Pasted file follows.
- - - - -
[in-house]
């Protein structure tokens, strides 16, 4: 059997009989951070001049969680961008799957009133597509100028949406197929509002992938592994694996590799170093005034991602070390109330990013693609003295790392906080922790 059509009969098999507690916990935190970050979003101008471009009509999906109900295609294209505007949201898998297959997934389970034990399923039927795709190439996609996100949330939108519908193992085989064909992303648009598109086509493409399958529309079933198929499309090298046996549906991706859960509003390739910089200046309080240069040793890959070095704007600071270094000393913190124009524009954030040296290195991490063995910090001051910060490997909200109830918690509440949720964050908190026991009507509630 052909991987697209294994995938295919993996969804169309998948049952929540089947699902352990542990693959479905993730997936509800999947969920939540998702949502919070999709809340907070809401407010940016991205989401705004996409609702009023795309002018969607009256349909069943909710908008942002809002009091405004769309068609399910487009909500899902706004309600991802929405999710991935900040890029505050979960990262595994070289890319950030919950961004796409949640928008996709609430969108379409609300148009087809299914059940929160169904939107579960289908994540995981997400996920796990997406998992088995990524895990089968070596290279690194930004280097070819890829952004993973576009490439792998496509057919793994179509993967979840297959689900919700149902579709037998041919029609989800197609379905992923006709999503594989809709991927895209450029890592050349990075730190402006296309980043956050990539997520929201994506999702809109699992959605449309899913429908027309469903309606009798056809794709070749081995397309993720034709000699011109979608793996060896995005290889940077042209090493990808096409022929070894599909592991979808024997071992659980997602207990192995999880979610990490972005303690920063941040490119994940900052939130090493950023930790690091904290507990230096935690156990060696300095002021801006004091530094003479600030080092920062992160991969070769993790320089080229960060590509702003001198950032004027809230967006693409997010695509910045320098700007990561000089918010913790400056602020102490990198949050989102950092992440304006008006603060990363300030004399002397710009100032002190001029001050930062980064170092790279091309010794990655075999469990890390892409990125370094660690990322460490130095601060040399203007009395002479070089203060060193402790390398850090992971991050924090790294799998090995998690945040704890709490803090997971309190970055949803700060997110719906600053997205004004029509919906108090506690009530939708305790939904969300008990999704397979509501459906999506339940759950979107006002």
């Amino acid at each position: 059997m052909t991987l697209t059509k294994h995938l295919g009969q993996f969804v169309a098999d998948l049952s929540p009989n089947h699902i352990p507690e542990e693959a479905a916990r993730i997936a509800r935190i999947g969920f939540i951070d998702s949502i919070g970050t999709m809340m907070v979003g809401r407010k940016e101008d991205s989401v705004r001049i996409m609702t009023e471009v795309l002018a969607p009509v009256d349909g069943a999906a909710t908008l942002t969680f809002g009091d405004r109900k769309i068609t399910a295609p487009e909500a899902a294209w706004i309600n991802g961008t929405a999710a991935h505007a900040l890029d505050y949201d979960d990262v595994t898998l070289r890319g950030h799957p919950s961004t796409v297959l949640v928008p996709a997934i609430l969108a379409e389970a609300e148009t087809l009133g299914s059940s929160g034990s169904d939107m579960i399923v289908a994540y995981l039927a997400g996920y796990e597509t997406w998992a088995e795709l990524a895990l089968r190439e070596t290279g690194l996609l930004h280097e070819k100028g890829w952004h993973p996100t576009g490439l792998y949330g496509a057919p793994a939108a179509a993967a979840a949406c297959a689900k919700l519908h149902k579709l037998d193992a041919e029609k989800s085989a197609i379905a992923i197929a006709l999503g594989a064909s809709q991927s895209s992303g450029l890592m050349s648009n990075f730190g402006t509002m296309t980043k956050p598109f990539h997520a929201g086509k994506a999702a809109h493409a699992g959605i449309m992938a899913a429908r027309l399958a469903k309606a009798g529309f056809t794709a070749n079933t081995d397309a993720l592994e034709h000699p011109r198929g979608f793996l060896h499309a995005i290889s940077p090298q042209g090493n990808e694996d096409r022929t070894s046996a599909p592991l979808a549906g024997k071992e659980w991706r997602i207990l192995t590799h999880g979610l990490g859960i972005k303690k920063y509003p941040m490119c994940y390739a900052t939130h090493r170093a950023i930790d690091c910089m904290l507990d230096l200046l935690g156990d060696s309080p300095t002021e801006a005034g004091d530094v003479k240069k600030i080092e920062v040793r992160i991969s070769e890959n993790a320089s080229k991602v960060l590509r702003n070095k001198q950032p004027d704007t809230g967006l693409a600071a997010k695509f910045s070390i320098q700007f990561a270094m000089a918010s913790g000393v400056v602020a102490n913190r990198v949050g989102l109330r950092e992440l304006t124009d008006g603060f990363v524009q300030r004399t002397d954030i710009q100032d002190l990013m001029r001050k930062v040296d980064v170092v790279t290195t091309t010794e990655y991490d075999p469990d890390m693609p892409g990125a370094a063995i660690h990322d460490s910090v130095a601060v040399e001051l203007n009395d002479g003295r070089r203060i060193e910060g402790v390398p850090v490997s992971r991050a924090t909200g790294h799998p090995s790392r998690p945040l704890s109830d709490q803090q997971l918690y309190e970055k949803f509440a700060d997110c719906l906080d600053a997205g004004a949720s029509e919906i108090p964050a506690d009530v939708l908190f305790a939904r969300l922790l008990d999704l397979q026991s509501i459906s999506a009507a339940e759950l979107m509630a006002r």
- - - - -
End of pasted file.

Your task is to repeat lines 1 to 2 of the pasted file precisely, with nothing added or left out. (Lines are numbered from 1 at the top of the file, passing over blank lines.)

[in-house]
């Protein structure tokens, strides 16, 4: 059997009989951070001049969680961008799957009133597509100028949406197929509002992938592994694996590799170093005034991602070390109330990013693609003295790392906080922790 059509009969098999507690916990935190970050979003101008471009009509999906109900295609294209505007949201898998297959997934389970034990399923039927795709190439996609996100949330939108519908193992085989064909992303648009598109086509493409399958529309079933198929499309090298046996549906991706859960509003390739910089200046309080240069040793890959070095704007600071270094000393913190124009524009954030040296290195991490063995910090001051910060490997909200109830918690509440949720964050908190026991009507509630 052909991987697209294994995938295919993996969804169309998948049952929540089947699902352990542990693959479905993730997936509800999947969920939540998702949502919070999709809340907070809401407010940016991205989401705004996409609702009023795309002018969607009256349909069943909710908008942002809002009091405004769309068609399910487009909500899902706004309600991802929405999710991935900040890029505050979960990262595994070289890319950030919950961004796409949640928008996709609430969108379409609300148009087809299914059940929160169904939107579960289908994540995981997400996920796990997406998992088995990524895990089968070596290279690194930004280097070819890829952004993973576009490439792998496509057919793994179509993967979840297959689900919700149902579709037998041919029609989800197609379905992923006709999503594989809709991927895209450029890592050349990075730190402006296309980043956050990539997520929201994506999702809109699992959605449309899913429908027309469903309606009798056809794709070749081995397309993720034709000699011109979608793996060896995005290889940077042209090493990808096409022929070894599909592991979808024997071992659980997602207990192995999880979610990490972005303690920063941040490119994940900052939130090493950023930790690091904290507990230096935690156990060696300095002021801006004091530094003479600030080092920062992160991969070769993790320089080229960060590509702003001198950032004027809230967006693409997010695509910045320098700007990561000089918010913790400056602020102490990198949050989102950092992440304006008006603060990363300030004399002397710009100032002190001029001050930062980064170092790279091309010794990655075999469990890390892409990125370094660690990322460490130095601060040399203007009395002479070089203060060193402790390398850090992971991050924090790294799998090995998690945040704890709490803090997971309190970055949803700060997110719906600053997205004004029509919906108090506690009530939708305790939904969300008990999704397979509501459906999506339940759950979107006002």